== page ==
Déjà vu 

 

If Senate Resolution 1414 prevails with the failure of the Supreme Court to declare EDCA as constitutionally legal, then it’s déjà vu all over again.  With EDCA gone and the MDT unenforceable, the only treaty that binds the U.S. and the Philippines would be the Visiting Forces Agreement (VFA), which is under siege by nationalist and leftist lawmakers.   Interestingly, the Supreme Court had ruled that it is constitutional… not once, but twice.  But it is expected in due time that the VFA will go away, too; thus, ending the “special relationship” between the U.S. and the Philippines that lasted more than a century.  With the Philippines feeling the heat of the Chinese dragon breathing down her neck, can she defend her sovereignty?  

Initial victory for foundlings

Published in Editorial & Other Articles

Amidst reports that veteran actress Susan Roces was gearing up to substitute for her daughter, Senator Mary Grace Poe Llamanzares, in the presidential race for the 2016 elections, the neophyte senator scored a victory in the Senate Electoral Tribunal (SET) which, by a close vote of 5-4, ruled that she qualified to become senator of the country.

 

The ruling could decidedly boost Senator Poe’s campaign to become the next president even as she faces four more disqualification cases questioning her citizenship and residency. According to the petitions, having been a foundling, she was at best a stateless and not a natural born Philippine citizen and having been in the country only since 2006, she lacked the 10-year residency requirement for a presidential candidate. Others point out that having renounced her Philippine citizenship when she was naturalized as a citizen of the United States, she had lost her being a natural-born Filipino citizen.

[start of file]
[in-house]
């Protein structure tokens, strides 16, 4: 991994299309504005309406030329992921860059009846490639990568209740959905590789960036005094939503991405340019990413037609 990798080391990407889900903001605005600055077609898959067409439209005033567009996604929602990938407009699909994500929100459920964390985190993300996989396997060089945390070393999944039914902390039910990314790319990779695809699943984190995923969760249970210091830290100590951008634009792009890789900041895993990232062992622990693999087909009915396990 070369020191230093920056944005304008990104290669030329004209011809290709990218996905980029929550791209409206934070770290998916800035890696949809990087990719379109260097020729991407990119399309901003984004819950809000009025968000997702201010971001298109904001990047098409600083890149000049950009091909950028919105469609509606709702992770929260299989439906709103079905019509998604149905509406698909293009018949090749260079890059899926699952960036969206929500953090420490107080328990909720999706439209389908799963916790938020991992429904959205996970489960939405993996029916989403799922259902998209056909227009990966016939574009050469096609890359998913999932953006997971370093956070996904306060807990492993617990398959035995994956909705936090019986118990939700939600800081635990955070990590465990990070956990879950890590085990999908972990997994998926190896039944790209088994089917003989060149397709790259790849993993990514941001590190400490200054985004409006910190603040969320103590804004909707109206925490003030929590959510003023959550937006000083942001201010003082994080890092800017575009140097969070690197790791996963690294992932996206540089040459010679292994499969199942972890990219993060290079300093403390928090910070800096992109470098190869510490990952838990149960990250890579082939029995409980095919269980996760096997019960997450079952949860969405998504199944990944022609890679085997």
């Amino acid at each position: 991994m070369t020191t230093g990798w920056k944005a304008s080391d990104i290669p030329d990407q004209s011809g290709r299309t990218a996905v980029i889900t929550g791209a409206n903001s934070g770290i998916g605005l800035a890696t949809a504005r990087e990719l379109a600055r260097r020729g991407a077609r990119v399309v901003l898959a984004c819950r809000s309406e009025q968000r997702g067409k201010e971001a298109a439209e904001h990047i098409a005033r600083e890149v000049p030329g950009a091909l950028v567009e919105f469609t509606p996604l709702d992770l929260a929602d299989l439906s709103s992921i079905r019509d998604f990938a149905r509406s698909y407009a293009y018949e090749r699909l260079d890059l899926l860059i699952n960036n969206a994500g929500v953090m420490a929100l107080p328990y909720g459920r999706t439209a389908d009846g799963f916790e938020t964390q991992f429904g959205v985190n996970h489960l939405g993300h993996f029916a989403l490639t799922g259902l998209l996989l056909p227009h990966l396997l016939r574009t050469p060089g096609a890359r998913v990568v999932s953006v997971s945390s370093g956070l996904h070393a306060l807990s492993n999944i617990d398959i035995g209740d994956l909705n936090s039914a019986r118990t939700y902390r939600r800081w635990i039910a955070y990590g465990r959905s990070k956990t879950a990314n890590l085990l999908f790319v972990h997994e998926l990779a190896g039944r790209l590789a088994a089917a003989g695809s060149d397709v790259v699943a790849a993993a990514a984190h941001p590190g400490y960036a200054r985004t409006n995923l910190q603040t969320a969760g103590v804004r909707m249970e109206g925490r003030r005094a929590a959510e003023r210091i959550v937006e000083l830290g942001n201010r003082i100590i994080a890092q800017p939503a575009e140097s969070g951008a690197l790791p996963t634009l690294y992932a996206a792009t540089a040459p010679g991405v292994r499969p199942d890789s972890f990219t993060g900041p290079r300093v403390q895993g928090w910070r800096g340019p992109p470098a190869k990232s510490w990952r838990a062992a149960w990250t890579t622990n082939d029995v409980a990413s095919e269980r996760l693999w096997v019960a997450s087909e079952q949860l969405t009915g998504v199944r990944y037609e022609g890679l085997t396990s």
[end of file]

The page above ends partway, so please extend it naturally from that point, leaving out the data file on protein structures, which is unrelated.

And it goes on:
Senator Poe’s major rivals, Vice President Jejomar Binay, erstwhile the leading candidate in surveys, and a spokesman of Liberal Party candidate Manuel Mar Roxas III welcomed the SET decision despite of the fact that Binay’s daughter, Sen. Maria Lourdes Nancy Binay, voted against Poe in the SET meeting in Makati, claiming she decided based on the law and not due to political consideration.

 

Lawyers and leaders of Senator Poe said with the SET ruling, the Commission on Elections wth which four disqualification cases have been filed against the neophyte senator should immediately dismiss the cases. But legal experts warned that the SET ruling was made by senators and not on the basis of law as the Associate Justices of the Supreme Court who are members of the SET all voted to give due course to the petition to disqualify Sen. Poe. They said the case and other related cases may yet be raised to the High Court itself later.

 

Even then, it was a sweet victory for the struggling neophyte senator and for other foundlings in the Philippines for whom she said she fought for. Let us all wait for the next chapter of the Senator Poe’s saga and the final decisions of the courts before we all celebrate.